TBD | Bivens Availability Checker (the 'Two-Step Inquiry')
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BIVENS AVAILABILITY CHECKER

YES! Bivens IS available under these conditions.

According to the US Supreme Court (in Ziglar v. Abbasi, 137 S. Ct. 1843 (2017)), your civil rights dispute can be litigated in federal court.

Reason = You've been grandfathered in. In other words, this is not a "New Bivens Context"; therefore, it's settled law that your dispute fits into one of the three common law applications of Bivens.

YES! Under these conditions, Bivens IS available!

According to US Supreme Court precedent (ie, Ziglar v. Abbasi, 137 S. Ct. 1843 (2017)), your civil rights dispute can be litigated in federal court.

Reason = Despite being a New Bivens Context, there are no other adequate legal remedies available. Plus - and importantly - there are no Special Factors that could cause the Judiciary to hesitate to give you Bivens access.



Read All 3 Bivens Decisions Here:
Sorry! Bivens is NOT available under these conditions.

According to case law (see Ziglar v. Abbasi, 137 S. Ct. 1843 (2017)), the federal courts will not let you litigate this cause of action under Bivens.

Reason = This cause presents a New Bivens Context and - despite lacking any alternative legal remedies - there are "special factors" at play that will prevent you from going to trial.
Sorry! Under these conditions, Bivens is NOT available.

Pursuant to Ziglar v. Abbasi, 137 S. Ct. 1843 (2017), the federal courts will block you from litigating this case.

Reason = They think that you have "adequate alternative remedies" to right the wrongs that have been bestowed upon you.

User Guide

  1. Data Input: input your data, as follows:
    1. New Bivens Context: select either 'YES' or 'NO'
      • 'NO' means that your case is not a new type of Bivens case
        • (ie, it closely matches one of the three previously accepted Bivens cases)
      • 'YES' means that your case does not closely match any of the three previously-accepted Bivens cases (see below)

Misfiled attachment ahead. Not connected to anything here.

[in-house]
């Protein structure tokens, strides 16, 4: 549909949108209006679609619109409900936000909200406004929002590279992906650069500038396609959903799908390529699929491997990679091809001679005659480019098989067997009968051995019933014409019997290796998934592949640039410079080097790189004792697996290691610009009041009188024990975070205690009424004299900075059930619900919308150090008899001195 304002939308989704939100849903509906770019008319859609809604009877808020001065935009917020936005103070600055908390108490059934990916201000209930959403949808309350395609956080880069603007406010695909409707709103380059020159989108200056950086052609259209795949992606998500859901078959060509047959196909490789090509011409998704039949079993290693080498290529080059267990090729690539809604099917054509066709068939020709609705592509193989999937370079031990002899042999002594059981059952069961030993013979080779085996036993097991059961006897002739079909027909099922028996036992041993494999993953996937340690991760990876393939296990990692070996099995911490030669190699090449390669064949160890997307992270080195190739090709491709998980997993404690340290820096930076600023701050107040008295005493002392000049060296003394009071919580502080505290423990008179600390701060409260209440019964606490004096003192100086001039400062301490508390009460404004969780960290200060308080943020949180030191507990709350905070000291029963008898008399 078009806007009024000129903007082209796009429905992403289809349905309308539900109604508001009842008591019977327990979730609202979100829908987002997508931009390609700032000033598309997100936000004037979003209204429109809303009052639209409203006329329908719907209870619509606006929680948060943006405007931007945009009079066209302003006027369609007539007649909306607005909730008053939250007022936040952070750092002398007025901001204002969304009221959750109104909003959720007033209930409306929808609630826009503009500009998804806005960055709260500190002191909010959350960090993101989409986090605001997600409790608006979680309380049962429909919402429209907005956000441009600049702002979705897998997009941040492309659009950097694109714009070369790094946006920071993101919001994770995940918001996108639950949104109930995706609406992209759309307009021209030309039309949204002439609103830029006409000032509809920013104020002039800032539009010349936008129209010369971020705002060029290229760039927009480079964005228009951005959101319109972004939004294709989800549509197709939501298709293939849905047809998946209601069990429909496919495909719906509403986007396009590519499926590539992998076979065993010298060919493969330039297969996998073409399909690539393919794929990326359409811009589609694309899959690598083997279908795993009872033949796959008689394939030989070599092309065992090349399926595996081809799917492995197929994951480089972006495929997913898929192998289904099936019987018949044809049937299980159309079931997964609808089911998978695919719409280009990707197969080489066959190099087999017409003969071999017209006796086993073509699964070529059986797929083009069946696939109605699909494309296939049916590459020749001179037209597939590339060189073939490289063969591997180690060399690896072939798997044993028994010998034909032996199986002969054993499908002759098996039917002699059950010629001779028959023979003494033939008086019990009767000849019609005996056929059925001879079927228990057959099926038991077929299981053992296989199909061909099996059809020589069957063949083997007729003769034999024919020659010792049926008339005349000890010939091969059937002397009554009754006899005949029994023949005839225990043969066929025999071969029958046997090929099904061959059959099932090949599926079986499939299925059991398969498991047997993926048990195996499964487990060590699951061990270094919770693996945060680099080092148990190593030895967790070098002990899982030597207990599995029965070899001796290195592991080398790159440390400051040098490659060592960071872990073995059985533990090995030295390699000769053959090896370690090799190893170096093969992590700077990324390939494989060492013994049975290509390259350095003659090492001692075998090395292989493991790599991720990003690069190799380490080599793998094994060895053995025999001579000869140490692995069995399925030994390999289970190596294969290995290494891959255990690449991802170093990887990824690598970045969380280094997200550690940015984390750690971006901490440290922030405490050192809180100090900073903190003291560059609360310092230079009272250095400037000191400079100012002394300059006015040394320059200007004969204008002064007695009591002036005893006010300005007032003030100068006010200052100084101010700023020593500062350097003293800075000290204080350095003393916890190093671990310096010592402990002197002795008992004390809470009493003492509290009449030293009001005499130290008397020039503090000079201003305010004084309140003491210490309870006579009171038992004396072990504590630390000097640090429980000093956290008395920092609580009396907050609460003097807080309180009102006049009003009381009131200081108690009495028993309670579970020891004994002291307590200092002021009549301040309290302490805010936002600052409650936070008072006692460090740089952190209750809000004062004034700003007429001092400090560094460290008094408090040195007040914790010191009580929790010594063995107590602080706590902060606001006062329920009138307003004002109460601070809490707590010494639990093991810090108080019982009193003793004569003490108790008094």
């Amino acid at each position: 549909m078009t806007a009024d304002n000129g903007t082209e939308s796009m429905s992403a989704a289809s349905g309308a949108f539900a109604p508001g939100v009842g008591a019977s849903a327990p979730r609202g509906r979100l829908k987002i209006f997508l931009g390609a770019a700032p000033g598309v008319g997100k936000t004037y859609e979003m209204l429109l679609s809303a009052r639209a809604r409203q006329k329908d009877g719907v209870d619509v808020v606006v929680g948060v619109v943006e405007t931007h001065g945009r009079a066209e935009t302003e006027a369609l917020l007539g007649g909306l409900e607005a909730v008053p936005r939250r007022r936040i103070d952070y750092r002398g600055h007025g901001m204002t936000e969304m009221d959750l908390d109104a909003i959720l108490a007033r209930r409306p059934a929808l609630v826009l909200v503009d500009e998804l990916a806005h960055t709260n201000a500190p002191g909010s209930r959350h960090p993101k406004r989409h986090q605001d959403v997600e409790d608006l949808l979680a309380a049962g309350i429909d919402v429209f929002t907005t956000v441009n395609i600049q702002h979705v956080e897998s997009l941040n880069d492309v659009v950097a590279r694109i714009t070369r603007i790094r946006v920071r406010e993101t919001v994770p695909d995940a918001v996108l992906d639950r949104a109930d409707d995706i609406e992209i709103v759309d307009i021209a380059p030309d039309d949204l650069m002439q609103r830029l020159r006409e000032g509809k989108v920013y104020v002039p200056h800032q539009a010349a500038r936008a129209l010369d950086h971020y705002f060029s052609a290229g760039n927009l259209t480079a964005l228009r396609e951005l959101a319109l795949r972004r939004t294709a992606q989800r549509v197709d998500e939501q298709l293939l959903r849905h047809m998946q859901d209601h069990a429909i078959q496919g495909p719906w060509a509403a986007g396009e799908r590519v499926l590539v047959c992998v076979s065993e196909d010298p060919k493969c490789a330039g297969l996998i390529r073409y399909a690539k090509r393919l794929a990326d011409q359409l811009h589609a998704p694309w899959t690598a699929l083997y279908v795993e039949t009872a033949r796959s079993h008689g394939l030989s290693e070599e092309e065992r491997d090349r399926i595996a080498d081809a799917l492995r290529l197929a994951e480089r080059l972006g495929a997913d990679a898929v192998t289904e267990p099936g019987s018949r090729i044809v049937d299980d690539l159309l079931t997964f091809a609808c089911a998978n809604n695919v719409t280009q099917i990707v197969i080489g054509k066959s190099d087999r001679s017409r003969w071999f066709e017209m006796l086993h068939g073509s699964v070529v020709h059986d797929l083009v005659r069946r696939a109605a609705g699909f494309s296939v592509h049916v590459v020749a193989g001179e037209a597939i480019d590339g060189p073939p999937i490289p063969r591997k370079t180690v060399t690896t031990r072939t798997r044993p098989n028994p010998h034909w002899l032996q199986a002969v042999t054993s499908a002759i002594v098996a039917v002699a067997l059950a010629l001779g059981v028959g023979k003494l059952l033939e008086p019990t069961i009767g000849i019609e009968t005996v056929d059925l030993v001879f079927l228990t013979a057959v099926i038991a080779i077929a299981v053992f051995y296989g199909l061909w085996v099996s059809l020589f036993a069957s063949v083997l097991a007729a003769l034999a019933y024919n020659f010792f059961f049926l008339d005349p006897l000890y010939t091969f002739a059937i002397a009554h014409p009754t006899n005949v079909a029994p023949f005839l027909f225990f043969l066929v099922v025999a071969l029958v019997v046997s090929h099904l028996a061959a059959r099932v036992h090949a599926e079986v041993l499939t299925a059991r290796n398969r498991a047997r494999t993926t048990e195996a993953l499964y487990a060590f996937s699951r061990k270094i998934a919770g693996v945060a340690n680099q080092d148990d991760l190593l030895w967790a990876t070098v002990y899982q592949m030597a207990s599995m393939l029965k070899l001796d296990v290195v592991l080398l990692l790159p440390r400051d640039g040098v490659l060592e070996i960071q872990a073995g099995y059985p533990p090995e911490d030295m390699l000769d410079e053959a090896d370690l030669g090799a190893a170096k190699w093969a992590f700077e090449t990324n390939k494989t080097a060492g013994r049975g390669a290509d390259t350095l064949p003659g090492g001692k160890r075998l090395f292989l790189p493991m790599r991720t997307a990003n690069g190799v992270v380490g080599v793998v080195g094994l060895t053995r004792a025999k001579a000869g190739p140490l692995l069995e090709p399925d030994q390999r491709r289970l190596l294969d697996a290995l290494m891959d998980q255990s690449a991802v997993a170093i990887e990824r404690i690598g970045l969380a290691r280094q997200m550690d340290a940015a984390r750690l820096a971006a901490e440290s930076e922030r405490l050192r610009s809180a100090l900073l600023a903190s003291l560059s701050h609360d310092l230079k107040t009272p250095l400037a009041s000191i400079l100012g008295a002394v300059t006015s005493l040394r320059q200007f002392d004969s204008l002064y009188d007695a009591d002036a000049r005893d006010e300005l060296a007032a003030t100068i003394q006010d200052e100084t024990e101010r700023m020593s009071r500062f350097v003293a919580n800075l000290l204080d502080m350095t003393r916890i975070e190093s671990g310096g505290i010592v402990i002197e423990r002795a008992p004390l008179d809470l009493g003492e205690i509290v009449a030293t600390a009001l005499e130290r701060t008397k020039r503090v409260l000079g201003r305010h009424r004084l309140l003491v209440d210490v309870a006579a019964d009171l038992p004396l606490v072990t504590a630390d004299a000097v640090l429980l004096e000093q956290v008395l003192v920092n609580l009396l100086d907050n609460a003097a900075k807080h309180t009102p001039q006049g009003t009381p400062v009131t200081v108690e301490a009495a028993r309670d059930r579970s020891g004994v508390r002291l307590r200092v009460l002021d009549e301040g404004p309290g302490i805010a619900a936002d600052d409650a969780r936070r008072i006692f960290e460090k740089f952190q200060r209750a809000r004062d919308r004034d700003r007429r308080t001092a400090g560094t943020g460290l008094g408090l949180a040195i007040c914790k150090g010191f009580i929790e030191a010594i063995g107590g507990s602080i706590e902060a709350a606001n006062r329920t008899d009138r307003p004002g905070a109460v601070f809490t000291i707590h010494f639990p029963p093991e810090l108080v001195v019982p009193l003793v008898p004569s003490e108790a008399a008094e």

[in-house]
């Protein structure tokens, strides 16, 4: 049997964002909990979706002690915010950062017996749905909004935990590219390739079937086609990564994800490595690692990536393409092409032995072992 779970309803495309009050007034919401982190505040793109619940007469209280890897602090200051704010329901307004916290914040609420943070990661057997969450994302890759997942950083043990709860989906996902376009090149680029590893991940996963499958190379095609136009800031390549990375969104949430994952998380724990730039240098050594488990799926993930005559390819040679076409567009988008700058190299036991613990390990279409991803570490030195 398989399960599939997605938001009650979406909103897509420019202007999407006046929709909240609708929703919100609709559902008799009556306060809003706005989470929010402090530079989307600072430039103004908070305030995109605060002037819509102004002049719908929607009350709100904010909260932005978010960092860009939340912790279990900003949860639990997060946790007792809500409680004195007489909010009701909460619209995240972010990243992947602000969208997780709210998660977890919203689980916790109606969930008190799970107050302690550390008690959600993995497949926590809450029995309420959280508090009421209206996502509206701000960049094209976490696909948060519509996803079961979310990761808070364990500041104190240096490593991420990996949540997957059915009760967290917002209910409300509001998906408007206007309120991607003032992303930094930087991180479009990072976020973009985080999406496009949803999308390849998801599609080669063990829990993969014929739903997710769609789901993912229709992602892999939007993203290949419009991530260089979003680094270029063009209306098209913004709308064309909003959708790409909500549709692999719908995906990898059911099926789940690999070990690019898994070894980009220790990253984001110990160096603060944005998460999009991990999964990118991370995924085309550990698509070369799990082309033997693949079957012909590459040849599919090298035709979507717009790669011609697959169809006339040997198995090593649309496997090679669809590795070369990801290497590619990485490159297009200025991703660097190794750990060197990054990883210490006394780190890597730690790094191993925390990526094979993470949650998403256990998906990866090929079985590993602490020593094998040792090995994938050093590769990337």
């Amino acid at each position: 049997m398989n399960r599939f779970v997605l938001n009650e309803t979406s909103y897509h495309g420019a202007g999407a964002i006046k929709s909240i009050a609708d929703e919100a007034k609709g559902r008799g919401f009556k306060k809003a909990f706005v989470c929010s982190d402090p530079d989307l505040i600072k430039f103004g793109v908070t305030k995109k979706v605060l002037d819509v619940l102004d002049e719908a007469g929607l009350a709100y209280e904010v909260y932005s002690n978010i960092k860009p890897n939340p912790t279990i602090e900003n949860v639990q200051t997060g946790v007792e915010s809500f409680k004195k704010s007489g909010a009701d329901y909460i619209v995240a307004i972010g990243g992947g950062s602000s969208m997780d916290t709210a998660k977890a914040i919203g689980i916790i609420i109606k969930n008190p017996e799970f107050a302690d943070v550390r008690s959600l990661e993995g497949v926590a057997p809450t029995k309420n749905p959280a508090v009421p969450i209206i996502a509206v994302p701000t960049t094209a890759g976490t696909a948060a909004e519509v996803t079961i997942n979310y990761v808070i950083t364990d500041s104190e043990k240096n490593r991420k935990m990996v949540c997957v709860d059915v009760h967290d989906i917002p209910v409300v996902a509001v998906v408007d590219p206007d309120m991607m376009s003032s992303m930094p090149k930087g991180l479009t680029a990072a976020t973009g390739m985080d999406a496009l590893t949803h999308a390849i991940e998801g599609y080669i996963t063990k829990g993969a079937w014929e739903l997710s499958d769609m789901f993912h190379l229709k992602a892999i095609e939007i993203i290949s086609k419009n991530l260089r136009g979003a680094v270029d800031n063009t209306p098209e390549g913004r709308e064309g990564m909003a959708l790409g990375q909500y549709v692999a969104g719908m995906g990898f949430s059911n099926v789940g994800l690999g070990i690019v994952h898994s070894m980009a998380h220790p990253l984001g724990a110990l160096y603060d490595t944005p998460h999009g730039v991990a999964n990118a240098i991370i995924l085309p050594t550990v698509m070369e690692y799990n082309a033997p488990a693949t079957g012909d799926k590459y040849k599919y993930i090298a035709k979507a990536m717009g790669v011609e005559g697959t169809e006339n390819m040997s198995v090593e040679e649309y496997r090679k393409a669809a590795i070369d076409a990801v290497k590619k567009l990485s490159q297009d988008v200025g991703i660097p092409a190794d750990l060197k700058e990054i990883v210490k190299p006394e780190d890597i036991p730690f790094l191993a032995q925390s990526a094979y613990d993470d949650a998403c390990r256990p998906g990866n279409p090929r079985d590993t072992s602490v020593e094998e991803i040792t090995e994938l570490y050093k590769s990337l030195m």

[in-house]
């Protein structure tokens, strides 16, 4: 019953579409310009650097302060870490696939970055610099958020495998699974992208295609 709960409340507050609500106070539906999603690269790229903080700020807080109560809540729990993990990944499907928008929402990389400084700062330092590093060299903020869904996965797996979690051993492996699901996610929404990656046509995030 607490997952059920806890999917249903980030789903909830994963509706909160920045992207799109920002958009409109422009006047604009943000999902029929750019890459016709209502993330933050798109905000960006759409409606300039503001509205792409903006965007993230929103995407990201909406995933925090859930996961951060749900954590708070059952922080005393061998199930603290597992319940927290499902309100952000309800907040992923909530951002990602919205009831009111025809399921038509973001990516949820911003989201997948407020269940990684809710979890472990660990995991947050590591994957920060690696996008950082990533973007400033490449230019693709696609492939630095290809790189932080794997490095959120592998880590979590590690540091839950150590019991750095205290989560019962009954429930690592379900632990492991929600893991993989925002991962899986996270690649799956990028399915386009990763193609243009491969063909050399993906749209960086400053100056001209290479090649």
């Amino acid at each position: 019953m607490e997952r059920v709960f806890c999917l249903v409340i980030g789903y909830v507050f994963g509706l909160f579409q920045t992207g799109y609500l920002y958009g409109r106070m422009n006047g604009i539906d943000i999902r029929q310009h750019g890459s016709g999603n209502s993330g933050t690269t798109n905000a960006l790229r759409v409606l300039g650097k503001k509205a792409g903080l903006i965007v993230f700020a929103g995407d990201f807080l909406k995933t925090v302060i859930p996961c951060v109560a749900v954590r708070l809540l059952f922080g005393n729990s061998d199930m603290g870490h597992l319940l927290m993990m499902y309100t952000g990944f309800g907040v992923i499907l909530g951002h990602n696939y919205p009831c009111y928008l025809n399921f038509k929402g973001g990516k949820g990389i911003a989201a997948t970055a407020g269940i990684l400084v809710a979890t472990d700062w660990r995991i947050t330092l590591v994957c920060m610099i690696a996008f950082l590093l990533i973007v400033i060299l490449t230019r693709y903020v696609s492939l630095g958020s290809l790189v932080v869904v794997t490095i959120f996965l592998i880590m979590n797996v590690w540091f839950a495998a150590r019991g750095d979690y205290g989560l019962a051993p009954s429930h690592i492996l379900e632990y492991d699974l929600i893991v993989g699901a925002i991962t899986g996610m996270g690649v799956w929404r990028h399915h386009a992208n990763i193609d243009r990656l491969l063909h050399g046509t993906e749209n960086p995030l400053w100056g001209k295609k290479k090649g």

2. Adequate Legal Alternatives: select either 'YES' or 'NO'
      • 'YES' means that the legal system has provided a different method for you to use in order to recover damages from the constitutional violations that have afflicted you
      • 'NO' means that the legal system does not have any other way for you to recover damages from the constitutional violations that have afflicted you
    3. Special Factors Involved: select either 'YES' or 'NO'
      • 'YES' means that the legal system believes that there are special factors that can be used to prevent you from proceeding with your Bivens action
      • 'NO' means that the legal system does not believe that there are any special factors that can be used to prevent you from proceeding with your Bivens action
  2. Recommended Usage: you'll probably get the best user-experience if you use Google Chrome.
  3. JavaScript: this checker tool will only work if you have JavaScript enabled (which you probably do - it's the default for most modern browsers).
  4. Shortcuts: these keyboard shortcuts will run the checker:
    • {ENTER} will run the checker (if you're inside a user input field).
    • ALT+C will also run the calculation (from anywhere).

Evaluation Info

  • "Two-Step Inquiry": This evaluation technique is commonly referred to as a "Two-Step Inquiry"
    • Step 1: The Court asks, "has this type of complaint been grandfathered in?"
      • If "yes" then let litigant litigate
      • If "no" then goto Step 2
    • Step 2: The Court asks, "can somebody else deal with this complaint?"
      • If "yes" then dismiss litigant's case
      • If "no" then do some more thinking (see "The Hidden Third Step")
  • The Hidden Third Step: Even if the Court answers 'NO' to the first two questions (in the "Two-Step Inquiry"), the Court will still ask a third question
    • Step 3: The Court asks, "is there something special about this case that can allow me to dismiss it?"
      • If "yes" then dismiss litigant's case
      • If "no" then let litigant litigate